Studies are ineligible if any of the following apply: (i) data collection dates are not reported, (ii) data are collected only before 1990, (iii) part of the data is collected before 1980 and disaggregation by year is not possible (in order to exclude data before 1990), (iv) number of study participants is less than 200 (this criterion imposed arbitrarily), (v) the study design is case-control and incidence/prevalence estimates from the defined population cannot be calculated, (vi) the methodology is not described.

Search strategy for identification of studies

We searched for published and unpublished studies reported between 1997 and 2002 in any language. The decision to start from 1997 was arbitrary and based on the concept of reviewing recent data.

The sources searched to identify studies included electronic databases (Medline, Popline, EMBASE, LILACS, CAB Abstracts, SocioFile, CINAHL, Econlit, BIOSIS, PAIS International, Index Medicus for the Eastern Mediterranean Region (EMRO) – on-line database of WHO/EMRO); web pages from Ministries of Health for official information and other potentially relevant internet sources (e.g. reproductive health gateway, development gateway, dissertation abstracts, Google). Additional file 2 includes detailed strategy for electronic search.

In addition, we checked reference lists of retrieved articles, proceedings and abstract books of related congresses. We hand searched journals at WHO headquarters' library that are not indexed in electronic databases and countries' statistical reports held at the WHO library. We contacted country focal experts such as WHO representatives and staff from collaborating centres, non-governmental organizations (NGOs), and other organizations known to be active in the field.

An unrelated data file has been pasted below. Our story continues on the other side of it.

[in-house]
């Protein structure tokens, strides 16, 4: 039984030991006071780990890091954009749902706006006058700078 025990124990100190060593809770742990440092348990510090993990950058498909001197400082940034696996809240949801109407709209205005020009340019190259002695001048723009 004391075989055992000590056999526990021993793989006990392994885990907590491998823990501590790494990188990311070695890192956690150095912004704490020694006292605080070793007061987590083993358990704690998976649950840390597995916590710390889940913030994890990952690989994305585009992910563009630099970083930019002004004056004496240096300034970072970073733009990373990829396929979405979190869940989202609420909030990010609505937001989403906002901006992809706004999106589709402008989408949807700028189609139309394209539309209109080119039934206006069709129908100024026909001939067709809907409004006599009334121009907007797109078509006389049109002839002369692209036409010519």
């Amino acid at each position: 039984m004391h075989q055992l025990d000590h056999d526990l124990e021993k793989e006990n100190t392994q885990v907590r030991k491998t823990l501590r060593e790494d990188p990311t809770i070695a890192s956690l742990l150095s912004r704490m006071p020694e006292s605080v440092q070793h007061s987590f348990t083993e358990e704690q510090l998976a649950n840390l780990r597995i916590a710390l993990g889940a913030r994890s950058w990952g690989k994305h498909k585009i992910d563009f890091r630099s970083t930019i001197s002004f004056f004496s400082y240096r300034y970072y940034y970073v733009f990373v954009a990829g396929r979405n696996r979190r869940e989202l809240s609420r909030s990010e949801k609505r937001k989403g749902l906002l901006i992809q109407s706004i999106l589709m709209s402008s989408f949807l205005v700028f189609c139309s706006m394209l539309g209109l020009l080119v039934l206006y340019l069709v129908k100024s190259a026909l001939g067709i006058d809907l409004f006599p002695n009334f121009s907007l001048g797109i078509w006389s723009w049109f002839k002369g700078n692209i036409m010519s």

A WHO specialised librarian and the trial search coordinator of the Cochrane Collaboration Pregnancy and Childbirth Group developed the search strategy for each of the electronic databases according to their specific subject headings or searching structure in collaboration with the reviewers. We tested the search strategy for citations from 1997, modified the strategy and ran it for the whole period. We used Reference Manager® software [13] to keep track of the citations identified. We downloaded the citations identified in electronic searches into Reference Manager® and entered those retrieved from other sources manually (e.g. hand searching, reference lists). We deleted duplicates and assigned a unique identification number for each citation.

Screening and data-extraction form

Initially, we evaluated all identified citations on the basis of titles and/or abstracts against the eligibility criteria. Those deemed to be irrelevant were excluded and reasons for exclusion noted. A list of excluded reports and the reasons for exclusion are available from the authors upon request. When the information provided by titles/abstracts was insufficient to decide on inclusion/exclusion, or the titles/abstracts were relevant to the project, we retrieved and evaluated the full-text. As of January 2004, we screened titles/abstracts of a total of 64,586 citations from years 1997 to 2002. Among these, 59,960 were excluded and we retrieved full-text reports of the remaining 4626 (Figure 1).